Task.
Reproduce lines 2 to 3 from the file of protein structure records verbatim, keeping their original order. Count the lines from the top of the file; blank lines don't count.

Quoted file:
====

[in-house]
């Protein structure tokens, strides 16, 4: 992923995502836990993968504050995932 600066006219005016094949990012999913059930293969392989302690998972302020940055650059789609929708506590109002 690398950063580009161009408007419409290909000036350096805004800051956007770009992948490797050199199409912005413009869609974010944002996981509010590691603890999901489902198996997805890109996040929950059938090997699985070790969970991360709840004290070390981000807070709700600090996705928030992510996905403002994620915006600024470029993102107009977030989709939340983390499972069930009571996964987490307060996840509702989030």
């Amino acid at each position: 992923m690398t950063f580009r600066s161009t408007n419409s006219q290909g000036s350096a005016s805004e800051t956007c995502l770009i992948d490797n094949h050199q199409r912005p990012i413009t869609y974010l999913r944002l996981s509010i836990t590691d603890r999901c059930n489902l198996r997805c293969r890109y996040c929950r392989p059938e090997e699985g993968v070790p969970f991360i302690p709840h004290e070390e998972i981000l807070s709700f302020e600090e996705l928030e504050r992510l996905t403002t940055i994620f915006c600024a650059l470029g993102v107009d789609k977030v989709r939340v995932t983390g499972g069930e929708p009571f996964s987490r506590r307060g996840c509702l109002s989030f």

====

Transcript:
């Protein structure tokens, strides 16, 4: 992923995502836990993968504050995932 600066006219005016094949990012999913059930293969392989302690998972302020940055650059789609929708506590109002 690398950063580009161009408007419409290909000036350096805004800051956007770009992948490797050199199409912005413009869609974010944002996981509010590691603890999901489902198996997805890109996040929950059938090997699985070790969970991360709840004290070390981000807070709700600090996705928030992510996905403002994620915006600024470029993102107009977030989709939340983390499972069930009571996964987490307060996840509702989030």
């Amino acid at each position: 992923m690398t950063f580009r600066s161009t408007n419409s006219q290909g000036s350096a005016s805004e800051t956007c995502l770009i992948d490797n094949h050199q199409r912005p990012i413009t869609y974010l999913r944002l996981s509010i836990t590691d603890r999901c059930n489902l198996r997805c293969r890109y996040c929950r392989p059938e090997e699985g993968v070790p969970f991360i302690p709840h004290e070390e998972i981000l807070s709700f302020e600090e996705l928030e504050r992510l996905t403002t940055i994620f915006c600024a650059l470029g993102v107009d789609k977030v989709r939340v995932t983390g499972g069930e929708p009571f996964s987490r506590r307060g996840c509702l109002s989030f």